LIFE AND DEATH
A Natural Cycle, Make Way, Nature's Recyclers, A Balancing Act, The Food Chain
Look around in a park or a garden. Some plants will be growing. Others will be dying and beginning to decay, or rot. This means they break down into small parts, or decompose. The same process happens to animals. They are born, they grow, and they die and decay. It just is not always as easy to see.
Many manufactured (human-made) objects, such as plastic toys, are made of materials that do not rot. These objects and other materials, such as the metal in a can, may be recycled and turned into something else.
This book explains the process of decay. It looks at how nature cleans up the remains of dead plants and animals and what it does with those remains. But we can't talk about decay in the natural world alone. This book also tells you what happens to manufactured objects when they are no longer useful.
A Natural Cycle
Everything that lives eventually dies. Some animals and plants die from age or disease. Others are eaten by other animals. Nature has an army of helpers to clean up the remains.
The lives of many living things depend upon the death of others. Imagine if animals and plants did not die. There would not be enough space or food for new plants and animals to grow. The death of plants and animals makes it possible for new lives to thrive.
Nature has been recycling for millions of years. The remains of animals and plants rot and decay is a process called decomposition. Plants and animals called decomposers eat away at natural waste. Natural waste comes from anything that was once alive. It is also called organic matter. As decomposers break up the waste, they release chemicals into the environment. These chemicals provide energy and food, called nutrients, for other plants and animals.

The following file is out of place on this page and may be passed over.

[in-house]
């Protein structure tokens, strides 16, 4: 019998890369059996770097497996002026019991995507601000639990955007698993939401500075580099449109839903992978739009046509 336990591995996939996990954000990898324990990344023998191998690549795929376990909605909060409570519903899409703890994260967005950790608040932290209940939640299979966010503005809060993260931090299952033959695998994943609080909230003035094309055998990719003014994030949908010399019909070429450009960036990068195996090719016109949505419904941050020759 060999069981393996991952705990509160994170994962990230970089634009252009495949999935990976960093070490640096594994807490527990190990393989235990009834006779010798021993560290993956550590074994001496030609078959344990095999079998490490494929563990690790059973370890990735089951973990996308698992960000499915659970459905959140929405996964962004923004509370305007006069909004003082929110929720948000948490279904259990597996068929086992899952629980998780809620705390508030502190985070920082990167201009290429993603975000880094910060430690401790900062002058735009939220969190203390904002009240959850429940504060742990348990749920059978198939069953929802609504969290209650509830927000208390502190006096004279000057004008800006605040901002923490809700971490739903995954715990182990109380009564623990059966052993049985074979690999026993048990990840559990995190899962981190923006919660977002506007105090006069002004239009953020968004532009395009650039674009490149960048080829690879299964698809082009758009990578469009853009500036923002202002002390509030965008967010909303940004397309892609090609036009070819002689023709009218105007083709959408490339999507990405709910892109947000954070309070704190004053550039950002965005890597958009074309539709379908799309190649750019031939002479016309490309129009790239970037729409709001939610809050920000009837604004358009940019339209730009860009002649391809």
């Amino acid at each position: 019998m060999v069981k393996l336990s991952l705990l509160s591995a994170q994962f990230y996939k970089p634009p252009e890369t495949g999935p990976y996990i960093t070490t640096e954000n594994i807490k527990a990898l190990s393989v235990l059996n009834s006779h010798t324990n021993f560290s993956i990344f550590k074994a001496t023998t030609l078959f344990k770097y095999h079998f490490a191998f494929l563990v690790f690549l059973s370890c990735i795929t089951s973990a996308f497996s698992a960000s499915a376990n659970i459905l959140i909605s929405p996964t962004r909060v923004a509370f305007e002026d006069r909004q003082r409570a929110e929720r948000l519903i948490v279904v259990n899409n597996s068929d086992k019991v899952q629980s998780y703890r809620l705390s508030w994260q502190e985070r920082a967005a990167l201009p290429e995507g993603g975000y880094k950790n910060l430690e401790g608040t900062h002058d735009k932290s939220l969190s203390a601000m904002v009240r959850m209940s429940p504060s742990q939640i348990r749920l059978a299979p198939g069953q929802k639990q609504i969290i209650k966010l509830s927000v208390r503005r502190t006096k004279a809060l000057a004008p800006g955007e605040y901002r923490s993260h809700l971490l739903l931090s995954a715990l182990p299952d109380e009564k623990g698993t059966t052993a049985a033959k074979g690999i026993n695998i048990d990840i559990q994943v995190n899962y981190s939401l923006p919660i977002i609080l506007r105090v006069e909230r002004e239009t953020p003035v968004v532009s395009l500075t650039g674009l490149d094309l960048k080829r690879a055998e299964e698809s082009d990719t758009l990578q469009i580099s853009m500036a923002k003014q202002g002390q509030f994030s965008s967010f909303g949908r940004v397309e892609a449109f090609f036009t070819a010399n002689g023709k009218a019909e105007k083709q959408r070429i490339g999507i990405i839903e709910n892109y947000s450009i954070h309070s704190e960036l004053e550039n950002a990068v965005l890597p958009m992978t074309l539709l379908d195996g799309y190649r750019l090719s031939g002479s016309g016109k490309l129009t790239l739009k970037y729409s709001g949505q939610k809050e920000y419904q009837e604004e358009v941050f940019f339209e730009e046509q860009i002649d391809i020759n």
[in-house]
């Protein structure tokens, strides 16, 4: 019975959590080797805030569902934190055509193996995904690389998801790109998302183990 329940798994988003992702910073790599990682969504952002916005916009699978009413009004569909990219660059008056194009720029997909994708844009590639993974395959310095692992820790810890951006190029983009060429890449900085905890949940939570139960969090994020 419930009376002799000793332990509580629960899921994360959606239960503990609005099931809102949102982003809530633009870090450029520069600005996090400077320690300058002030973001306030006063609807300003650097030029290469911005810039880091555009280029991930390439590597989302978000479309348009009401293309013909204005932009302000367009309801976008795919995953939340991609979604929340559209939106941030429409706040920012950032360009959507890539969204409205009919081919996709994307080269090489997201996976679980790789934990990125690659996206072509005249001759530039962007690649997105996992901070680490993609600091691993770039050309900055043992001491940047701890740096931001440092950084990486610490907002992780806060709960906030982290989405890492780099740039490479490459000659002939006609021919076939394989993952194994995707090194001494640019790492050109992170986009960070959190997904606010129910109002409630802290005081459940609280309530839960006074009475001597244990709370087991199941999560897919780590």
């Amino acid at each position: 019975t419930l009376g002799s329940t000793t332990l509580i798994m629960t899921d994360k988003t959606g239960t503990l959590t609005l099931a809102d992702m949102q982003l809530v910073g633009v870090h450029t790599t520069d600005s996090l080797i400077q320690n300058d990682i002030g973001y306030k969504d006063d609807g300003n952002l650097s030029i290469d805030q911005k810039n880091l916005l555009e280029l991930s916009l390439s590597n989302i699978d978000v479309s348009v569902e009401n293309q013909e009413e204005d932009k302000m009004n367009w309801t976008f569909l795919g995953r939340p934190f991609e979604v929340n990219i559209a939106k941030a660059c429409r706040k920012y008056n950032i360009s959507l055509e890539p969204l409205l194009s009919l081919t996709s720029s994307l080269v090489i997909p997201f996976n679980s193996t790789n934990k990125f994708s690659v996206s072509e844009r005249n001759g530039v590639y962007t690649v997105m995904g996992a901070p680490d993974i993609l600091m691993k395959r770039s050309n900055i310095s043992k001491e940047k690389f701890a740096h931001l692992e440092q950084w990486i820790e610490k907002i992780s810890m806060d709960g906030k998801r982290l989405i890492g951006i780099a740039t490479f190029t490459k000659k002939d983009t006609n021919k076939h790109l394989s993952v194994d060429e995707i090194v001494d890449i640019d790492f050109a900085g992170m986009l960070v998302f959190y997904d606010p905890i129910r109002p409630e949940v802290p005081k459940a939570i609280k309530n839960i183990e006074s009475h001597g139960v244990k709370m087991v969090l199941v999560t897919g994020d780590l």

A Balancing Act
An ecosystem is the balance between a community of animals and plants and its environment. Decomposition is part of that balance. Through decomposition, nature is constantly recycling natural waste such as rotten leaves. So, next time you walk on a pile of damp leaves, remember it's nature at work!
The Food Chain
A food chain also helps balance the ecosystem. A food chain transfers food energy from one animal or plant to another. When an animal eats something, it forms part of a food chain. For instance, green plants make food from sunlight. This process is called photosynthesis.
Plants absorb the gas carbon dioxide and change it to sugar. They give off the gas oxygen as a waste product. Plant-eating animals feed on the plants and take in the energy made by plants. This passes to the next animal who eats the plant-eating animal, and so on.
Even decomposers are part of the chain. When decomposers attack dead plants and animals, they too take in some of this food. The rest is broken into nutrients, like nitrogen. These soak back into the soil. Meanwhile, the gas carbon dioxide is released into the atmosphere. The nutrients released help other plants grow and provide food for other animals.
Rotting to Breathe
Earth cannot survive without oxygen and carbon dioxide. The flow of these gases depends upon decomposers. Decomposers break down dead matter. They change carbon stored in the waste into carbon dioxide. The gas is released into the atmosphere along with oxygen which is produced as decomposers work.
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